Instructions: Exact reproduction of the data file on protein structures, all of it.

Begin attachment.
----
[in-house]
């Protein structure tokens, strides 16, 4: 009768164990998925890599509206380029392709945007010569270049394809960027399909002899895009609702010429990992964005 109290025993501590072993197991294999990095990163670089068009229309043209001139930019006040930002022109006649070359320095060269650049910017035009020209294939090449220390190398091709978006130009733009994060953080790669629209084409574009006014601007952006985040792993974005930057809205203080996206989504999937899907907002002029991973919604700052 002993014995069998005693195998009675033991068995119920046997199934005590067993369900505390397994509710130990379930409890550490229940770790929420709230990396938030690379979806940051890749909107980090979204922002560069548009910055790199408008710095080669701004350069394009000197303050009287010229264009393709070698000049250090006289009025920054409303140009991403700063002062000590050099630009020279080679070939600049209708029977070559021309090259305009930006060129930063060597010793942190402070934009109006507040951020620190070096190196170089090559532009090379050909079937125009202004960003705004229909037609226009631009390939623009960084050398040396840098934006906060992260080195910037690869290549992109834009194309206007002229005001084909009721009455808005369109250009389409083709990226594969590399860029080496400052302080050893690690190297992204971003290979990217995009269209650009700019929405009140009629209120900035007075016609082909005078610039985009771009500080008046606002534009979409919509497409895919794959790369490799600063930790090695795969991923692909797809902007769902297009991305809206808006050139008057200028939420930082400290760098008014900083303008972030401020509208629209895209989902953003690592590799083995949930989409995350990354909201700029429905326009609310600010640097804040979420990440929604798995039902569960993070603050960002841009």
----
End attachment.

[in-house]
């Protein structure tokens, strides 16, 4: 009768164990998925890599509206380029392709945007010569270049394809960027399909002899895009609702010429990992964005 109290025993501590072993197991294999990095990163670089068009229309043209001139930019006040930002022109006649070359320095060269650049910017035009020209294939090449220390190398091709978006130009733009994060953080790669629209084409574009006014601007952006985040792993974005930057809205203080996206989504999937899907907002002029991973919604700052 002993014995069998005693195998009675033991068995119920046997199934005590067993369900505390397994509710130990379930409890550490229940770790929420709230990396938030690379979806940051890749909107980090979204922002560069548009910055790199408008710095080669701004350069394009000197303050009287010229264009393709070698000049250090006289009025920054409303140009991403700063002062000590050099630009020279080679070939600049209708029977070559021309090259305009930006060129930063060597010793942190402070934009109006507040951020620190070096190196170089090559532009090379050909079937125009202004960003705004229909037609226009631009390939623009960084050398040396840098934006906060992260080195910037690869290549992109834009194309206007002229005001084909009721009455808005369109250009389409083709990226594969590399860029080496400052302080050893690690190297992204971003290979990217995009269209650009700019929405009140009629209120900035007075016609082909005078610039985009771009500080008046606002534009979409919509497409895919794959790369490799600063930790090695795969991923692909797809902007769902297009991305809206808006050139008057200028939420930082400290760098008014900083303008972030401020509208629209895209989902953003690592590799083995949930989409995350990354909201700029429905326009609310600010640097804040979420990440929604798995039902569960993070603050960002841009």